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"Call of Duty: World at War"


How many times can you play through a game where all you do is kill Nazis?

I ask myself that question every time I buy another game where all I do is kill Nazis, and then I give the cashier my credit card.  Here's what I can say about the fifth "Call of Duty" game--it does killing Nazis about as well as you can do it, but even I am completely done with killing Nazis.

You once again play an Allied soldier late in World War II, putting the finishing touches on complete Axis destruction by taking out both Nazis and Japanese soldiers bent on your demise.  Over the course of this 8-to-10-hour single player adventure, the game leads you around single-track courses as you gun down soldier after soldier without the help of the multiple comrades running around with you.  This becomes hilarious when you watch other Allied soldiers waiting for you to kill the dozens of bad guys all around them, as if their weapons are only firing blanks.  Ugh.  Thankfully, the developers enlisted the voice work of both Kiefer Sutherland and Gary Oldman to play the officers leading the on-field charge of either the U.S. soldier or the Russian sniper you play throughout the game.

The single-player game is very well done and well produced, and it uses the same game engine used in the superior "Call of Duty 4: Modern Warfare", so you're in good shape as far as play mechanics go.  The multiplayer component is changed only in terms of maps available and perks; you still have a system that allows for you to earn new perks, new weapons and new weapon add-ons by playing through countless game modes, most of which return from "COD4."  For some reason, I am not as intrigued to earn the right to play with a double-barreled shotgun as I was to get my hands on the G36c machine gun, but, oh well.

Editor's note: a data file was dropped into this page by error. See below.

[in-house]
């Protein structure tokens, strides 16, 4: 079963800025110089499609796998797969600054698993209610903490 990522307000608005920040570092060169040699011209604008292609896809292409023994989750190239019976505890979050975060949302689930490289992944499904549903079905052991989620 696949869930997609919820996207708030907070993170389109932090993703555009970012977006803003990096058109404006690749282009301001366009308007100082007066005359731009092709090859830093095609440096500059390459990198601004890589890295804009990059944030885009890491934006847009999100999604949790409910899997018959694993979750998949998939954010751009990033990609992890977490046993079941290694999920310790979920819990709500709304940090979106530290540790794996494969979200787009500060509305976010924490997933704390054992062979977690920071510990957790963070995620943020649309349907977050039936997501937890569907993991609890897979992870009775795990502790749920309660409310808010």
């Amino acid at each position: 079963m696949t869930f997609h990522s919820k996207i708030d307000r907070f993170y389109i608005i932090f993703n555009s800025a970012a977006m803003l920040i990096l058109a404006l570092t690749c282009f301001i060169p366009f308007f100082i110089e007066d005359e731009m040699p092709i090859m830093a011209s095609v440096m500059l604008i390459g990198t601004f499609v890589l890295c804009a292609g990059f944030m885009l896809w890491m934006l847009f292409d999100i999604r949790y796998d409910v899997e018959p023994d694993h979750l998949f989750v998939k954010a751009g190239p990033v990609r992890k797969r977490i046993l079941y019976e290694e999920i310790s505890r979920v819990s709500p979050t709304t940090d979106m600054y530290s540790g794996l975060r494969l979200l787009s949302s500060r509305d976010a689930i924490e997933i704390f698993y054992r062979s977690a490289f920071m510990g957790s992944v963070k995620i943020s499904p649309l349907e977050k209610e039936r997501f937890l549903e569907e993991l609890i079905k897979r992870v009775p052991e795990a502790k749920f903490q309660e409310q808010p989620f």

"Call of Duty: World at War" is okay.  It's very well done, and if you've never shot Nazis before, it is fantastic.  But, after "COD4", this is a step backwards, especially into territory that has become old hat, to say the least.

Rating:  $40


Feedback?  Comments?  Salma Hayek's digits?


Bellview Rating System:

"Opening Weekend":  Buy this game right away, and don't ask me any questions as to why that's a good move.  A game experience that will almost guarantee repeated controller abuse, lots of ManScreaming and high resale value, you will assuredly play this bad boy for months on end. 

"$40":  Usually after games have been out for a while, they drop in price slightly, or can be bought for slightly cheaper in combination with other new games.  Usually, that's about $40.  You'll feel good getting the game for this price, since it isn't quite run-out-and-get-it-right-now good, but it has enough game in the box for a few weeks' worth of enjoyment.

"eBay":  This game is not too bad, but you'd be better off buying it used from either or eBay.  You also might let a friend buy this game, let s/he beat it, and then try to buy it from them to make them feel better.  Yes, this does tend to feel like "Sloppy Seconds."

"Rental":  Like my cousin Ron, you should always rent games that you aren't sure about first, to make sure that your $50 is going towards something worthwhile.  For games in this category, this is the maximum amount of money ($5) and/or time (3-5 days) you'll need to either gain satisfaction from the game, or beat the game in its entirety.  Rental-rated games are also sometimes perfect for a weekend when you are going to be at home on your ass, with some time to kill.

"Dogshit":  Games like this should have never been released.  If you play this game for any reason, you will regret every second of the experience.  Further, if you can get this game for free, don't do it, because even for FREE, it will still be a negative experience for you!

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The "fine print":
All material by Justin Elliot Bell for SMR/Bellview/ except where noted
1999-2009 Justin Elliot Bell This site was last updated 01/08/09